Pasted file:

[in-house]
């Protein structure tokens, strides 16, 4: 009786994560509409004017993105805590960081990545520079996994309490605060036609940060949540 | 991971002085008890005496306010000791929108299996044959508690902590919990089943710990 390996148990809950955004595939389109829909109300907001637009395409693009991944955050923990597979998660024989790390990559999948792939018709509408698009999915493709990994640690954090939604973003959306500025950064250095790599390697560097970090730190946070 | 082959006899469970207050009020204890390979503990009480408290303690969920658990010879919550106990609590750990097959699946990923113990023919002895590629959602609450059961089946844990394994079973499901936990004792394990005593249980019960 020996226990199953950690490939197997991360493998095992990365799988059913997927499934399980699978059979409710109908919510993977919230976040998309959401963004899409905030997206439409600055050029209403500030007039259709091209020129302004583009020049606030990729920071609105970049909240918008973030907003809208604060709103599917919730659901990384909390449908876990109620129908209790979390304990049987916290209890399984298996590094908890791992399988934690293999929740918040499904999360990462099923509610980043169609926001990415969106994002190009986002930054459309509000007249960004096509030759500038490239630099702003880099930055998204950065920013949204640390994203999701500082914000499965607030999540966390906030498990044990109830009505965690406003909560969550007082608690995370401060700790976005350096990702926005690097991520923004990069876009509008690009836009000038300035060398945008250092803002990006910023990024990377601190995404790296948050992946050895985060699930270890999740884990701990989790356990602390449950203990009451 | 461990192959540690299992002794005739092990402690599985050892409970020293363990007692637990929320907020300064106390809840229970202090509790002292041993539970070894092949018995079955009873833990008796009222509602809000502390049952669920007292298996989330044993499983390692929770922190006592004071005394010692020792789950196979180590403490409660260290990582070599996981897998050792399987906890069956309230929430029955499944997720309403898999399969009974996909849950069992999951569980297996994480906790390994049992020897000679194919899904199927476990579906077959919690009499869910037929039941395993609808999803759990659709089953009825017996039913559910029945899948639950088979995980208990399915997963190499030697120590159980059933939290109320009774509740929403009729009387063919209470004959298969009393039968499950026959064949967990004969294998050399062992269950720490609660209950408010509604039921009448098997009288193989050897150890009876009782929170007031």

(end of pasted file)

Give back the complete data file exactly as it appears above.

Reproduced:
[in-house]
């Protein structure tokens, strides 16, 4: 009786994560509409004017993105805590960081990545520079996994309490605060036609940060949540 | 991971002085008890005496306010000791929108299996044959508690902590919990089943710990 390996148990809950955004595939389109829909109300907001637009395409693009991944955050923990597979998660024989790390990559999948792939018709509408698009999915493709990994640690954090939604973003959306500025950064250095790599390697560097970090730190946070 | 082959006899469970207050009020204890390979503990009480408290303690969920658990010879919550106990609590750990097959699946990923113990023919002895590629959602609450059961089946844990394994079973499901936990004792394990005593249980019960 020996226990199953950690490939197997991360493998095992990365799988059913997927499934399980699978059979409710109908919510993977919230976040998309959401963004899409905030997206439409600055050029209403500030007039259709091209020129302004583009020049606030990729920071609105970049909240918008973030907003809208604060709103599917919730659901990384909390449908876990109620129908209790979390304990049987916290209890399984298996590094908890791992399988934690293999929740918040499904999360990462099923509610980043169609926001990415969106994002190009986002930054459309509000007249960004096509030759500038490239630099702003880099930055998204950065920013949204640390994203999701500082914000499965607030999540966390906030498990044990109830009505965690406003909560969550007082608690995370401060700790976005350096990702926005690097991520923004990069876009509008690009836009000038300035060398945008250092803002990006910023990024990377601190995404790296948050992946050895985060699930270890999740884990701990989790356990602390449950203990009451 | 461990192959540690299992002794005739092990402690599985050892409970020293363990007692637990929320907020300064106390809840229970202090509790002292041993539970070894092949018995079955009873833990008796009222509602809000502390049952669920007292298996989330044993499983390692929770922190006592004071005394010692020792789950196979180590403490409660260290990582070599996981897998050792399987906890069956309230929430029955499944997720309403898999399969009974996909849950069992999951569980297996994480906790390994049992020897000679194919899904199927476990579906077959919690009499869910037929039941395993609808999803759990659709089953009825017996039913559910029945899948639950088979995980208990399915997963190499030697120590159980059933939290109320009774509740929403009729009387063919209470004959298969009393039968499950026959064949967990004969294998050399062992269950720490609660209950408010509604039921009448098997009288193989050897150890009876009782929170007031």